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23 November 2020 (closed)
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Indonesian miners may be allowed to resume bauxite exports after a government official signalled that the Indonesian government is looking at relaxing its (raw) mineral export ban. This ban, implemented in January 2014, was introduced in an effort to boost domestic processing capacity, generate more revenue (by adding value to its mineral products) and enhance employment opportunities in Southeast Asia’s largest economy. However, amid the lack of domestic smelting capacity, the export ban has led to a plunge of exports.
For example, exports of bauxite (an aluminum ore) declined to 2.1 million tons in 2014, significantly down from 55.6 million tons (with a combined value of USD $1.3 billion) in the preceding year, while bauxite smelter development has not progressed satisfactorily. Said Didu, Head of National Smelter Development at the Energy and Mineral Resources Ministry, stated that Indonesia is in need of a breakthrough to boost domestic bauxite smelting capacity by 2017.
By allowing bauxite exports, Indonesian miners can obtain additional funds to invest in bauxite smelters (several bauxite miners are facing difficulties to finance these facilities). However, not all bauxite producers will be able to resume exports. Didu said that only those bauxite miners that have completed the construction of their bauxite smelting facilities for at least 30 percent will be able to apply for a license to resume bauxite exports. However, these exports will be subject to an export tax of at least 7.5 percent (this percentage will be reviewed periodically based on progress of the smelter construction). Miners also need to pay a deposit to the government as evidence of their serious commitment to construct bauxite smelters.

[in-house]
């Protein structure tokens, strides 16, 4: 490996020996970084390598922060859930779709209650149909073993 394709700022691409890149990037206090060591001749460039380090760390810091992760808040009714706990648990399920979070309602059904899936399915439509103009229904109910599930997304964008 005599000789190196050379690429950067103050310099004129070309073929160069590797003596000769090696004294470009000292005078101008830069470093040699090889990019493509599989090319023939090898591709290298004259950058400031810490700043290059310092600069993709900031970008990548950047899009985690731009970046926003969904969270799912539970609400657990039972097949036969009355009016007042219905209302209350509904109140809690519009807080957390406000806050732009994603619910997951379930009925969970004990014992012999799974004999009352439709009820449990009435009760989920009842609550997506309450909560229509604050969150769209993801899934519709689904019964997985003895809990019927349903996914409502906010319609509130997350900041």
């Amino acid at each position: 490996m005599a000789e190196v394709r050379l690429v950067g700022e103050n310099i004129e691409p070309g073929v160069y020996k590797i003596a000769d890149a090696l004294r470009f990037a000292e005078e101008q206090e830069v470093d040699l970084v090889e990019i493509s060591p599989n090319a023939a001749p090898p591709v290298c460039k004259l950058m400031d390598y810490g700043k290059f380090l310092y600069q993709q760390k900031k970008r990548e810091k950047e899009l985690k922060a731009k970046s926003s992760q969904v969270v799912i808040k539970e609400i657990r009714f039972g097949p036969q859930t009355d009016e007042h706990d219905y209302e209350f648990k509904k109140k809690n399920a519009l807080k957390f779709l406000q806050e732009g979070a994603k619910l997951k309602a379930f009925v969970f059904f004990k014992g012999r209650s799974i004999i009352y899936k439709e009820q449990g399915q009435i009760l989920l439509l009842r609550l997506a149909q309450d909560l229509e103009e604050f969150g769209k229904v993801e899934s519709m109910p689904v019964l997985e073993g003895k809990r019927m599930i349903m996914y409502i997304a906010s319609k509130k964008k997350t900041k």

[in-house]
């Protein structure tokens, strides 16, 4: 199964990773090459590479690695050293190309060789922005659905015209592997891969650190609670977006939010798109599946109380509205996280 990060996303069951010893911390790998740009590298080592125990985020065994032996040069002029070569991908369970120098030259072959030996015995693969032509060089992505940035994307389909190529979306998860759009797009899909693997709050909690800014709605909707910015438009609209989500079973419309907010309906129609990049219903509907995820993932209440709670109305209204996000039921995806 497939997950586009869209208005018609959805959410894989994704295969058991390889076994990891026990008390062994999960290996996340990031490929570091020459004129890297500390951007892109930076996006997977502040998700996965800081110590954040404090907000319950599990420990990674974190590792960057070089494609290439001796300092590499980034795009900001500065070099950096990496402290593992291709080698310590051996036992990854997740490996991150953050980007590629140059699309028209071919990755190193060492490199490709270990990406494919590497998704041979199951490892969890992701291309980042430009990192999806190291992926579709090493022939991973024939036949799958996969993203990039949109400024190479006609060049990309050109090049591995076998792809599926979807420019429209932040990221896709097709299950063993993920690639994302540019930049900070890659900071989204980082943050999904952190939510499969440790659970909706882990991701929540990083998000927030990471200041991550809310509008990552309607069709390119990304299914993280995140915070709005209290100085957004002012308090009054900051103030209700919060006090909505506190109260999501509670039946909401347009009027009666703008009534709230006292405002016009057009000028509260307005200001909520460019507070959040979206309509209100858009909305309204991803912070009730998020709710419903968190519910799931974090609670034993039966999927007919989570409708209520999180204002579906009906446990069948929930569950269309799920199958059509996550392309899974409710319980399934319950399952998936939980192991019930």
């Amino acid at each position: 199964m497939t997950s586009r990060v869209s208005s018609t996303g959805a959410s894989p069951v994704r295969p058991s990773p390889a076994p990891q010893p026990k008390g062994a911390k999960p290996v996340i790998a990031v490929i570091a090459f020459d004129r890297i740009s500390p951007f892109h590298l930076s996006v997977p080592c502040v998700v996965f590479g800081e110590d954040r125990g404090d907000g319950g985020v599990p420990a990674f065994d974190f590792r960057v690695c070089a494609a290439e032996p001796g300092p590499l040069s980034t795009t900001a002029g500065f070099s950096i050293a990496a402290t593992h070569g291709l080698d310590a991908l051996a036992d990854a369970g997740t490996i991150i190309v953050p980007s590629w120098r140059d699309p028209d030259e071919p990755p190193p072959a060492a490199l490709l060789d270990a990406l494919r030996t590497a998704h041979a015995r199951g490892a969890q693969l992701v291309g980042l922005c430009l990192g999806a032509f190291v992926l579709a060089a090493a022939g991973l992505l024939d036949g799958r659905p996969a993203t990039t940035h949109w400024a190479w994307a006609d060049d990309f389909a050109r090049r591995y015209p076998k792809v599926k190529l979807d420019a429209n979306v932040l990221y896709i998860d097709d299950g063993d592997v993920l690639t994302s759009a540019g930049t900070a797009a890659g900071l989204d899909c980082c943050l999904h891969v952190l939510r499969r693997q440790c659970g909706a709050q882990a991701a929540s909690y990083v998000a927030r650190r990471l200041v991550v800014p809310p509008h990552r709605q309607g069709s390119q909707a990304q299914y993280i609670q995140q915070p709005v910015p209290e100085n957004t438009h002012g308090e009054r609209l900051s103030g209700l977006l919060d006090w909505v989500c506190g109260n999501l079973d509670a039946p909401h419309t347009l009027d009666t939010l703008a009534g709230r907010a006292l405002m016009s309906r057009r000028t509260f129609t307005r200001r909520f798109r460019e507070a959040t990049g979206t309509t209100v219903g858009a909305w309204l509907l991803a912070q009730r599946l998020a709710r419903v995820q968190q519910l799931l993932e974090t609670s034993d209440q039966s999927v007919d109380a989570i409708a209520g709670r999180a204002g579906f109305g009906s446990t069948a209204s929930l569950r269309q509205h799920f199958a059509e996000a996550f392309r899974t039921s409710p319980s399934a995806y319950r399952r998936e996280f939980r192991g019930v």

Previously, the Indonesian government had offered a similar deal to the country’s copper miners (including Freeport Indonesia and Newmont Nusa Tenggara).
The government’s plan to somewhat ease the mineral export ban is also part of efforts to improve the country’s wide current account deficit, which places pressures on the Indonesian rupiah exchange rate. Last month, the administration of President Joko Widodo said it is considering to delay the full implementation of the ban on exports of copper and other mineral concentrates. Originally, this ban was scheduled to come into effect in 2017, but this may need to be postponed due to the lack of progress with construction of domestic smelting facilities.
Indonesia is a global leading bauxite producer and the main supplier of this mineral to China (before implementation of the ban). After Indonesia banned exports of bauxite, global buyers turned to Malaysia and Guinea for the purchase of bauxite.
After the Indonesian government opened room for copper concentrate and bauxite exports speculation emerged suggesting that it may also ease restrictions on nickel ore export. This would put pressure on global nickel prices. In early March, the government said that 11 new nickel smelters are be built in Indonesia over the next two years (worth a total of USD $1.4 billion).